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I'm a beginner and have written my first Python module that parses a XML file containing some events and prints them out to stdout as JSON. I would appreciate some feedback about design, code layout, best practices, what can be optimized and so on.

from __future__ import with_statement

import json
import xml.etree.ElementTree as etree


def _sanitize_string(string):
    """docstring for _clean_string"""
    string = string.replace('\n', '').split()
    return ' '.join(string)


class Event(object):
    """docstring for Event"""
    def __init__(self, date, event, organizer, time, venue):
        self.date = date
        self.event = event
        self.organizer = organizer
        self.time = time
        self.venue = venue

    def provide_data(self):
        """docstring for provide_data"""
        data = {}
        data['date'] = self.date
        data['event'] = self.event
        data['organizer'] = self.organizer
        data['time'] = self.time
        data['venue'] = self.venue
        return data


class EventCollection(list):
    """docstring for EventCollection"""
    def __init__(self):
        super(EventCollection, self).__init__([])

    def as_json(self):
        """docstring for as_json"""
        print json.dumps([event.provide_data() for event in self],
                         sort_keys=True, indent=2)


def read_file(event_collection, filename='events.xml'):
    """docstring for read_file"""
    try:
        with open(filename) as f:
            tree = etree.parse(f)
        for row in tree.findall('.//row'):
            # event = [_sanitize_string(node.text) for node in row]
            # if event[0] and event[0][0].isdigit():
            #     print event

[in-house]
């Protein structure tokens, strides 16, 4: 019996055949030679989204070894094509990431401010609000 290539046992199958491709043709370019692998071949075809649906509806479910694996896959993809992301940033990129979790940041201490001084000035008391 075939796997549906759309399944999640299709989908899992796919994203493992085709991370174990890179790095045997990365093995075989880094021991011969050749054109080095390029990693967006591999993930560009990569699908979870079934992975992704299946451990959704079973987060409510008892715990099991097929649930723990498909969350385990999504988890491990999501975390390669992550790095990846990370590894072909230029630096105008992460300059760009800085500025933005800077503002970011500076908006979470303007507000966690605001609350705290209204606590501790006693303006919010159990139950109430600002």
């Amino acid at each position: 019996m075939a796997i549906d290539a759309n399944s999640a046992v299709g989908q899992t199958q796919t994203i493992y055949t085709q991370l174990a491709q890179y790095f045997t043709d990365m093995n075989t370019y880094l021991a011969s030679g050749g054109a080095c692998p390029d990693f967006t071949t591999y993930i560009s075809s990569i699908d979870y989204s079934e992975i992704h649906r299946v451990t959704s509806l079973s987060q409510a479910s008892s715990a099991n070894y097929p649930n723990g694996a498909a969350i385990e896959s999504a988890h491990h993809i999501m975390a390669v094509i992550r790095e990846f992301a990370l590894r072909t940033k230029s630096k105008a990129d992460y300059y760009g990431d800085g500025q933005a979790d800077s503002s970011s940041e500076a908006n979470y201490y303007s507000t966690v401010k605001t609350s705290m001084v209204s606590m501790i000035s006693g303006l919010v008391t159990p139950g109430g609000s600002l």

tmpl = [_sanitize_string(node.text) for node in row]
            if tmpl[0] and tmpl[0][0].isdigit():
                event = Event(tmpl.pop(0), tmpl.pop(0), tmpl.pop(0),
                              tmpl.pop(0), tmpl.pop(0))
            event_collection.append(event)
    except IOError as ioerr:
        print "File Error: %s" % str(ioerr)


def main():
    """docstring for main"""
    event_collection = EventCollection()

    read_file(event_collection)

    event_collection.as_json()
    # event_collection.as_csv()


if __name__ == '__main__':
    main()
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  • \$\begingroup\$ I would stay away from using module names for anything else. In your case, it's string. It threw me off a little. \$\endgroup\$ – tshepang Jul 10 '11 at 7:17
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from __future__ import with_statement

import json
import xml.etree.ElementTree as etree


def _sanitize_string(string):
    """docstring for _clean_string"""

Docstrings should contain a description of the function, not some old name for the function.

    string = string.replace('\n', '').split()

Do you really want "green\ngrass' to come through as 'greengrass'?

   return ' '.join(string)


class Event(object):
    """docstring for Event"""
    def __init__(self, date, event, organizer, time, venue):
        self.date = date
        self.event = event
        self.organizer = organizer
        self.time = time
        self.venue = venue

    def provide_data(self):
        """docstring for provide_data"""
        data = {}
        data['date'] = self.date
        data['event'] = self.event
        data['organizer'] = self.organizer
        data['time'] = self.time
        data['venue'] = self.venue
        return data

The class as it stands doesn't really do anything. If this is all its ever going to do, just use a dictionary instead.

class EventCollection(list):
    """docstring for EventCollection"""


    def __init__(self):
        super(EventCollection, self).__init__([])

Passing the [] is wasteful, because the empty argument constructor will have the same effect without building a temporary list. There is no need to override the constructor here. The default behavior will build the list just fine.